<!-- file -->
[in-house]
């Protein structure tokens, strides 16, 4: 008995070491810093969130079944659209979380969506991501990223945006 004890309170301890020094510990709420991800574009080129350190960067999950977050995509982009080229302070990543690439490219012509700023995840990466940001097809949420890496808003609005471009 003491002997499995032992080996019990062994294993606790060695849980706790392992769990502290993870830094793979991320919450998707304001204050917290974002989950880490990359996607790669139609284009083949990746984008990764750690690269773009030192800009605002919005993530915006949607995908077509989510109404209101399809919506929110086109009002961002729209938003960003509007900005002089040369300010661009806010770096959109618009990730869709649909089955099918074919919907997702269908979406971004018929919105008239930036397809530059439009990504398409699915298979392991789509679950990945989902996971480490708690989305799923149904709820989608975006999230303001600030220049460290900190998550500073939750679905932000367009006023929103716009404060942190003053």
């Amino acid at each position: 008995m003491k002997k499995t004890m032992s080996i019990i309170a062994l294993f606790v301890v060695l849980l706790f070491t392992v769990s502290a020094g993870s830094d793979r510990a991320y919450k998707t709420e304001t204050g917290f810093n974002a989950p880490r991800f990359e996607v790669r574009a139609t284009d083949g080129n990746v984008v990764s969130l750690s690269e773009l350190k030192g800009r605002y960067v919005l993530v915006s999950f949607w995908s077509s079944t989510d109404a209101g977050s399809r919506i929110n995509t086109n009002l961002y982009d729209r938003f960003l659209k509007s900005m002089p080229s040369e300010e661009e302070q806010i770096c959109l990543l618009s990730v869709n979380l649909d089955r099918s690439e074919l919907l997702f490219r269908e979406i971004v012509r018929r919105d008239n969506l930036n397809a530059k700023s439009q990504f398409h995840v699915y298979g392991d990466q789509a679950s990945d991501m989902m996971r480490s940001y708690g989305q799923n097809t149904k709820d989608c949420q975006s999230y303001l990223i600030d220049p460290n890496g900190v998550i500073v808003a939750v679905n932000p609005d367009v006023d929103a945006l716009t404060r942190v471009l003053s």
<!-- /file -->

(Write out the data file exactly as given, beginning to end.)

[in-house]
């Protein structure tokens, strides 16, 4: 008995070491810093969130079944659209979380969506991501990223945006 004890309170301890020094510990709420991800574009080129350190960067999950977050995509982009080229302070990543690439490219012509700023995840990466940001097809949420890496808003609005471009 003491002997499995032992080996019990062994294993606790060695849980706790392992769990502290993870830094793979991320919450998707304001204050917290974002989950880490990359996607790669139609284009083949990746984008990764750690690269773009030192800009605002919005993530915006949607995908077509989510109404209101399809919506929110086109009002961002729209938003960003509007900005002089040369300010661009806010770096959109618009990730869709649909089955099918074919919907997702269908979406971004018929919105008239930036397809530059439009990504398409699915298979392991789509679950990945989902996971480490708690989305799923149904709820989608975006999230303001600030220049460290900190998550500073939750679905932000367009006023929103716009404060942190003053």
């Amino acid at each position: 008995m003491k002997k499995t004890m032992s080996i019990i309170a062994l294993f606790v301890v060695l849980l706790f070491t392992v769990s502290a020094g993870s830094d793979r510990a991320y919450k998707t709420e304001t204050g917290f810093n974002a989950p880490r991800f990359e996607v790669r574009a139609t284009d083949g080129n990746v984008v990764s969130l750690s690269e773009l350190k030192g800009r605002y960067v919005l993530v915006s999950f949607w995908s077509s079944t989510d109404a209101g977050s399809r919506i929110n995509t086109n009002l961002y982009d729209r938003f960003l659209k509007s900005m002089p080229s040369e300010e661009e302070q806010i770096c959109l990543l618009s990730v869709n979380l649909d089955r099918s690439e074919l919907l997702f490219r269908e979406i971004v012509r018929r919105d008239n969506l930036n397809a530059k700023s439009q990504f398409h995840v699915y298979g392991d990466q789509a679950s990945d991501m989902m996971r480490s940001y708690g989305q799923n097809t149904k709820d989608c949420q975006s999230y303001l990223i600030d220049p460290n890496g900190v998550i500073v808003a939750v679905n932000p609005d367009v006023d929103a945006l716009t404060r942190v471009l003053s």